In our series of letters from African journalists, Ismail Einashe shines a light on the often-overlooked artistic talent coming from the east of the continent.
For many years, the cultural spotlight in Africa has seemed to be stubbornly focused on the west or south of the continent rather than East Africa.
And yet from Sudan and Ethiopia to Somalia, Kenya and Tanzania, this large, ancient and multifaceted region is brimming with unique histories, peoples and stories.
Much of this cultural verve is centred on Kenya's capital Nairobi, which has emerged as a creative hub.
The city boasts the annual East African Art Auction, the largest in the region that has taken place since 2013. This auction has put the city on the contemporary art map in Africa despite stiff competition from Cape Town and Lagos.
Nairobi is also an anchor for those fleeing conflict across the region. In the process they have created one of the continent's most exciting art scenes.
One such person is the Sudanese artist Eltayeb Dawelbait, who took refuge in the city after fleeing the authoritarian regime of Omar al-Bashir and a hostile environment for artistic expression in Sudan.
In the two decades Eltayeb has lived in Nairobi, his artwork has been able to thrive with stunning results.
Working from his studio in the Westlands district of the city, his work is inspired by his rural Sudanese upbringing and the everyday encounters he has in Nairobi through portraits or simply objects he has found or recycled.
For example, for his 2019 piece Encounter, he depicts the male and female form painted on a set of doors discovered in the fabric of Nairobi, the paints are natural, which he himself mixes.
He is known for his inventive use of such materials, not only resurrecting these objects sourced from his beloved Nairobi, but reimagining their histories through his artistic practice.
"You find a lot of different artists from countries around the world living in Nairobi. It is very inspiring - you can see new artists with new styles every day and that makes me happy, it encourages me," he told me when I interviewed him for a recent episode of Stance, a podcast about arts and culture.
And Eltayeb is not alone.
Ethiopian artist Fitsum Berhe Woldelibanos has worked in the city creating vivid, brilliant pieces that examine the human form, often through portraits.
Beyond Nairobi, across East Africa, creatives are also shaping a new cultural palette, fusing ancient histories with contemporary realities.
In Mogadishu, Italian-born Somali architect Omar Degan is re-examining the recent histories of a city ravaged by war.
Through his practice and contemporary documentation of decimated monuments and buildings, we get a different view of Mogadishu - not just a shell of a city synonymous with war, but a city made up of a unique architectural legacy rooted in ancient, colonial and post-colonial times.
When we met on Stance, he spoke of the conflict in Somalia not only destroying the buildings and roads, but also destroying a "sense of belonging". For him, in order to recreate all this in particular, Somalis need buildings "they recognise as their own".
This burgeoning cultural output has been noticed in the West as well. US-based Ethiopian writer Meron Hadero has become the first person from her country to win the prestigious AKO Caine Prize for African Writing.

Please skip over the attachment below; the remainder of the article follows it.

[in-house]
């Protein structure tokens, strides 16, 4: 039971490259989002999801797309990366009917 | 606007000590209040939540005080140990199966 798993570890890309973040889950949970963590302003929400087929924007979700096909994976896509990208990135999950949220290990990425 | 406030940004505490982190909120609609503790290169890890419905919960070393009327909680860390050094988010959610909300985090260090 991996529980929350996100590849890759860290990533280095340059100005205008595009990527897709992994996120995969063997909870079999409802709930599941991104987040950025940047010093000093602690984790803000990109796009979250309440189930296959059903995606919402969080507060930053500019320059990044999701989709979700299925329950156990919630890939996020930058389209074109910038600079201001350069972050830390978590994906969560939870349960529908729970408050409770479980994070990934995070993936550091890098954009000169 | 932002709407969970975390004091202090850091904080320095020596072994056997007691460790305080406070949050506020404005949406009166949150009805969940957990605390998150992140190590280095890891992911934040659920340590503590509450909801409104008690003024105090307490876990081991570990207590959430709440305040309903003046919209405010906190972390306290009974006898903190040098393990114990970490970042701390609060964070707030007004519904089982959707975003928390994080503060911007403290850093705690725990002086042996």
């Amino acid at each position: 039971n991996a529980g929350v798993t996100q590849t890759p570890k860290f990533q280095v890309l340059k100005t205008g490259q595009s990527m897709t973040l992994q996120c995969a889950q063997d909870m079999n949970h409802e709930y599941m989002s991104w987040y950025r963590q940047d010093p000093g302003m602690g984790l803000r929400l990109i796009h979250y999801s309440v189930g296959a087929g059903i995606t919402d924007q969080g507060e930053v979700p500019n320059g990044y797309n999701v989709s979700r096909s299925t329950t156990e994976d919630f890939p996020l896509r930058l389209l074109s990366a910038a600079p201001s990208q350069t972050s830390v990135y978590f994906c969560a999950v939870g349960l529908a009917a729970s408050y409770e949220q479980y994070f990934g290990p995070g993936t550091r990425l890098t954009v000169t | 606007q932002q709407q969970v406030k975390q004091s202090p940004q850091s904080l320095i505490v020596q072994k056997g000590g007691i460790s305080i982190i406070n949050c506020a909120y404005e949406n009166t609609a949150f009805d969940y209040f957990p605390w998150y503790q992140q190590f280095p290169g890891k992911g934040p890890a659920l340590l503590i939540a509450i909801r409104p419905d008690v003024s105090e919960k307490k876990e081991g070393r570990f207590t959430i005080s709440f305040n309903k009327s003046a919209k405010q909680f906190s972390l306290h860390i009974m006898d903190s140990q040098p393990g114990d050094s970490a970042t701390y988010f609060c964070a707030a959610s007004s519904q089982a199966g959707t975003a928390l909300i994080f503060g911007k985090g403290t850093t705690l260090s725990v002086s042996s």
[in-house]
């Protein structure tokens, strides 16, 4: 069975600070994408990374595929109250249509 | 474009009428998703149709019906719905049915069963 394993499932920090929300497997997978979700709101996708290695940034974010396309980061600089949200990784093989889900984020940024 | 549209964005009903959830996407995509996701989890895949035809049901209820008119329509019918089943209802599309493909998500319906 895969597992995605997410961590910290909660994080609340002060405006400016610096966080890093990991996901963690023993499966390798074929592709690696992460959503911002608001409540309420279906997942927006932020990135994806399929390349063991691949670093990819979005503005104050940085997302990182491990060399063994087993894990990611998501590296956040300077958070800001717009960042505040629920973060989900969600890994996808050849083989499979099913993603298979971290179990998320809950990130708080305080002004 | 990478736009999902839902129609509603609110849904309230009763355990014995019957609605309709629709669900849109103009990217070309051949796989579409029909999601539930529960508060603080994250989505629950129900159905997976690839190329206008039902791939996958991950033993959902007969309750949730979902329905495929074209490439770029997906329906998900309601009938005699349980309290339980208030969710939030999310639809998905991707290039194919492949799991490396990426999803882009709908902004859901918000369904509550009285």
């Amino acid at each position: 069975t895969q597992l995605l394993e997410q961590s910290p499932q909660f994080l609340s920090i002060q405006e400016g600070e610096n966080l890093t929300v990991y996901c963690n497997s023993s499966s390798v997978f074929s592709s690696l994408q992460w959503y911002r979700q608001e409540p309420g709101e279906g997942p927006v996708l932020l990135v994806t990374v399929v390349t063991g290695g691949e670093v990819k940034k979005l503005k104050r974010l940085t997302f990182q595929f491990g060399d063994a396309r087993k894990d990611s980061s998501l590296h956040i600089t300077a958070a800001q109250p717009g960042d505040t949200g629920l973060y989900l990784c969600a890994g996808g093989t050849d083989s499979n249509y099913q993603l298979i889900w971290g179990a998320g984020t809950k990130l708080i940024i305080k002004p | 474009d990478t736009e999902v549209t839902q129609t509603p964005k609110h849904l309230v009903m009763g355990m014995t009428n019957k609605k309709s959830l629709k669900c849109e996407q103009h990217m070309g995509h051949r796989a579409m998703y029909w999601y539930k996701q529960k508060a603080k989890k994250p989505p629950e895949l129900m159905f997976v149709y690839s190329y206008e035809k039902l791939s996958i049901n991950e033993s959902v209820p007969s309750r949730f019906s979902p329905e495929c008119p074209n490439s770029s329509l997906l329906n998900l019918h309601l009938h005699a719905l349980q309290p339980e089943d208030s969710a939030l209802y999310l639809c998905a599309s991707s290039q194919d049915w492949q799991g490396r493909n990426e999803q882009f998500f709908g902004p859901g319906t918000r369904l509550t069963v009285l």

Judges described her short story, The Street Sweep, as "utterly without self-pity", and said it "turns the lens" on the usual clichés. It is about an Ethiopian boy called Getu, who has to navigate the fraught power dynamics of NGOs and foreign aid in the capital Addis Ababa.
Last year, another US-based Ethiopian writer, Maaza Mengiste, was shortlisted for the Booker Prize for her brilliant novel The Shadow King. Set during fascist Italy's 1935 occupation of Ethiopia, it centres on the lives of women fighters.
Hadero's prize follows that of the Ugandan Jennifer Nansubuga Makumbi, who in May won the Jhalak literary prize for British or British resident writers of colour with her novel The First Woman, a coming of age story of a young girl set during the brutal rule of Idi Amin in Uganda.
And in 2020, the noted US-based Somali chef Hawa Hassan released a widely acclaimed cookbook In Bibi's Kitchen that spotlights the cuisine of East Africa, putting the region on the international culinary map.
Meanwhile, the Royal Academy of Arts in London is currently hosting a major exhibition by Kenyan-born figurative painter Michael Armitage.
His striking, lush and magical exhibition brings together 15 of his large-scale paintings from recent years that unpack the people, stories and landscapes of East Africa.
This exhibition also includes works by other East African contemporary artists such as Asaph Ng'ethe Macua, Meek Gichugu and Sane Wadu.
Despite these recent successes, East Africa remains underrated for its cultural weight, with much of the media's attention continuing to focus on war, conflict and displacement.
This sadly misses the cultural growth taking place in cities across the region, from Addis Ababa, to Khartoum to Mogadishu - a city, though scarred by war that now hosts a literary festival, a new art museum and theatre.
I travel widely in this region from Dar es Salaam and Mombasa to Hargeisa and I am always struck by how many brilliant artists, writers and musicians there are here, and am also struck by the need for their work to be more widely known and appreciated.
It is a region fizzing with creative flare, imagination and boldness that deserves to be recognised and celebrated.
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